Gone With the Wind Fetishists Finally Get Their Close-Up
This year marks the 75th anniversary of the publication of Gone With the Wind, Margaret Mitchell's novel about Civil War-era Atlanta and the source of one of Hollywood most legendary cinematic enterprises. And because nothing says "party" like an epic tale of 19th-century privilege, slavery, violence, privation, defeat and heartbreak, the "Windy" subculture is getting together to celebrate.
According to the NYT, scores of devoted "Windies" are preparing to converge on Atlanta for a real barnburner -- err, megabash, or something -- led in part by one Selina Faye Sorrow, a Georgia woman with a house full of GWTW memorabilia and a sideline in Scarlett O'Hara dress replication. Get out the green velvet curtains -- and prepare to have your mind blown:
"I love that time, with the struggles and the way they got through it all," Mrs. Sorrow said, trying to explain how a slight interest grew into full-blown worship. "It just seems like it would have been a precious time to enjoy being a lady."
Gone With the Wind means a lot in Atlanta. After all, Ms. Mitchell, who published her novel in 1936, lived, died and was buried here. Her story of the South before and after the Civil War is one that Atlantans, who like to joke that they only get burned once, hold as one of the city's great contributions to American culture.
For the Windies, however, Atlanta is the promised land. Most are already making plans to head there in June for the anniversary. The celebration -- events at three Gone With the Wind museums, the premiere of a documentary, a Champagne toast at Ms. Mitchell's grave -- is being billed as "a global pilgrimage to Atlanta."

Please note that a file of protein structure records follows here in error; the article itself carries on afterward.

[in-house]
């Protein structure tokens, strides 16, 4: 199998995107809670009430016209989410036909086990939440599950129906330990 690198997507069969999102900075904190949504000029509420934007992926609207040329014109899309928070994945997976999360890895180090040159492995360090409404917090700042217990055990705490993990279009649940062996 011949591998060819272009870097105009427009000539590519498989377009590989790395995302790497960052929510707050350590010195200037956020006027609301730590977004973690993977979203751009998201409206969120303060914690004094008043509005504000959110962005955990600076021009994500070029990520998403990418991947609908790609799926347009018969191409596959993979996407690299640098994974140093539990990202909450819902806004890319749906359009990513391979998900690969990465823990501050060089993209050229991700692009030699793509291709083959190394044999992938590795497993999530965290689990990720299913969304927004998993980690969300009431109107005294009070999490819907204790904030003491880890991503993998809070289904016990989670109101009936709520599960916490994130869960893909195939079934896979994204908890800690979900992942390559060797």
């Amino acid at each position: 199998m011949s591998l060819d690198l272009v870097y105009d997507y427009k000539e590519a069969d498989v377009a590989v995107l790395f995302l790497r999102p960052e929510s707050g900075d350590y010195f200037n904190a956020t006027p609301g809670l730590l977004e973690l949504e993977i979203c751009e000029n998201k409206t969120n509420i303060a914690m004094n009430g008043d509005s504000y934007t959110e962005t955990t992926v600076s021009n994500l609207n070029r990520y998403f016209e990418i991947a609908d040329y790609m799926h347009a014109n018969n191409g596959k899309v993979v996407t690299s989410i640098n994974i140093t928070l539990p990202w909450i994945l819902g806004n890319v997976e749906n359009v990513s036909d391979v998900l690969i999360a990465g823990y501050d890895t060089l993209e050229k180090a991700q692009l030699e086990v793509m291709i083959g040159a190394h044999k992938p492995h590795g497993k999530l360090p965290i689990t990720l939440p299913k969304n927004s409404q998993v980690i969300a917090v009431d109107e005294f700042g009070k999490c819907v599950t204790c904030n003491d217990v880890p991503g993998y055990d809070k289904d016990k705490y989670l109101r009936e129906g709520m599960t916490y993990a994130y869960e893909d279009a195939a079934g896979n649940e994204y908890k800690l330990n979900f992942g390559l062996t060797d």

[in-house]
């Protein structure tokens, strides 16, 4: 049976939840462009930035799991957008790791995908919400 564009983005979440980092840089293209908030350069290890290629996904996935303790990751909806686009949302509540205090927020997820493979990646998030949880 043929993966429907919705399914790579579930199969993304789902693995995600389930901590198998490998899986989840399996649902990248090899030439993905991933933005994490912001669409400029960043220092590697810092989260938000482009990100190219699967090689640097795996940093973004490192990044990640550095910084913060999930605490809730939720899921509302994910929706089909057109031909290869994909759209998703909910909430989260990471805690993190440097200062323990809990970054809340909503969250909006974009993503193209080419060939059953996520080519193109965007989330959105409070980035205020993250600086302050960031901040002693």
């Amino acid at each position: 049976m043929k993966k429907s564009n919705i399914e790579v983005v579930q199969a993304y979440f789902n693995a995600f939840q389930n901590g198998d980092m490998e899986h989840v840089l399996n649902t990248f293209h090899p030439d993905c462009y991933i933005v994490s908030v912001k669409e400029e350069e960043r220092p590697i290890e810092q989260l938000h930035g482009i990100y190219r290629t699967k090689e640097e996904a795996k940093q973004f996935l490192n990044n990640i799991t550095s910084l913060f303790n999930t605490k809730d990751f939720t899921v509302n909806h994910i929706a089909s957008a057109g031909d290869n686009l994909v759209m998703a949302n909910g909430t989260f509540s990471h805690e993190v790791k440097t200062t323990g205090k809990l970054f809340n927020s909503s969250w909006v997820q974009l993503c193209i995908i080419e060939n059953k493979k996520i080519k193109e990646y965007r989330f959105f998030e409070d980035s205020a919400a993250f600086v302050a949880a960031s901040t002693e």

Connie Sutherland, director of the Marietta Gone With the Wind Museum, is a student of the Windies. She says they are mostly middle-aged straight women and gay men, and usually white. But a new crop of younger, more diverse Windies is popping up at high schools and colleges, she and veteran Windies said.
"They just didn't know there are others who feel that way about it, too," Ms. Sutherland said. "It becomes a whole social network."
"Usually white." Never would have guessed. Anyway, while Gone With the Wind is a pretty good Atlanta product, let's face it: It's no Madea Goes to Jail, and when Tyler Perry hears about this, he's gonna pissed. That said, it is better than CNN, so... yeah. Party on?